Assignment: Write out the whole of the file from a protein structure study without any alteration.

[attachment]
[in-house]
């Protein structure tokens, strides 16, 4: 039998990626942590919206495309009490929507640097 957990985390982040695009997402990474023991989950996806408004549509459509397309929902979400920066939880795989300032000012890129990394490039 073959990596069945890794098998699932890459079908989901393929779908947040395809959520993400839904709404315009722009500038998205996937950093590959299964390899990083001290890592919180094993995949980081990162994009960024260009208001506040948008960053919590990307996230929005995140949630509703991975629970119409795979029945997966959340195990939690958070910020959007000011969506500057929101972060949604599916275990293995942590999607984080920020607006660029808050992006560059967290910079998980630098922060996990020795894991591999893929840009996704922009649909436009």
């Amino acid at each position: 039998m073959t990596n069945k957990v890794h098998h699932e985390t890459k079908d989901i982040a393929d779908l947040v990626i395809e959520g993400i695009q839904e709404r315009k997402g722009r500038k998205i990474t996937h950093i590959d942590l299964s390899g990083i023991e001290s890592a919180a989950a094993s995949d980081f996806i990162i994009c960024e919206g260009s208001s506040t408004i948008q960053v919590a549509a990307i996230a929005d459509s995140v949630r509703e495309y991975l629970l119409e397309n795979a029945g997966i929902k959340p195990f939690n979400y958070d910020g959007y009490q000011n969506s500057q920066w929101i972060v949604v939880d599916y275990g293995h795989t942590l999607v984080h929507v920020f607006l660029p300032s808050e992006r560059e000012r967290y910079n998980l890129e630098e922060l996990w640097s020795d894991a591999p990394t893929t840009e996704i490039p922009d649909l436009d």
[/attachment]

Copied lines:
[in-house]
């Protein structure tokens, strides 16, 4: 039998990626942590919206495309009490929507640097 957990985390982040695009997402990474023991989950996806408004549509459509397309929902979400920066939880795989300032000012890129990394490039 073959990596069945890794098998699932890459079908989901393929779908947040395809959520993400839904709404315009722009500038998205996937950093590959299964390899990083001290890592919180094993995949980081990162994009960024260009208001506040948008960053919590990307996230929005995140949630509703991975629970119409795979029945997966959340195990939690958070910020959007000011969506500057929101972060949604599916275990293995942590999607984080920020607006660029808050992006560059967290910079998980630098922060996990020795894991591999893929840009996704922009649909436009």
């Amino acid at each position: 039998m073959t990596n069945k957990v890794h098998h699932e985390t890459k079908d989901i982040a393929d779908l947040v990626i395809e959520g993400i695009q839904e709404r315009k997402g722009r500038k998205i990474t996937h950093i590959d942590l299964s390899g990083i023991e001290s890592a919180a989950a094993s995949d980081f996806i990162i994009c960024e919206g260009s208001s506040t408004i948008q960053v919590a549509a990307i996230a929005d459509s995140v949630r509703e495309y991975l629970l119409e397309n795979a029945g997966i929902k959340p195990f939690n979400y958070d910020g959007y009490q000011n969506s500057q920066w929101i972060v949604v939880d599916y275990g293995h795989t942590l999607v984080h929507v920020f607006l660029p300032s808050e992006r560059e000012r967290y910079n998980l890129e630098e922060l996990w640097s020795d894991a591999p990394t893929t840009e996704i490039p922009d649909l436009d």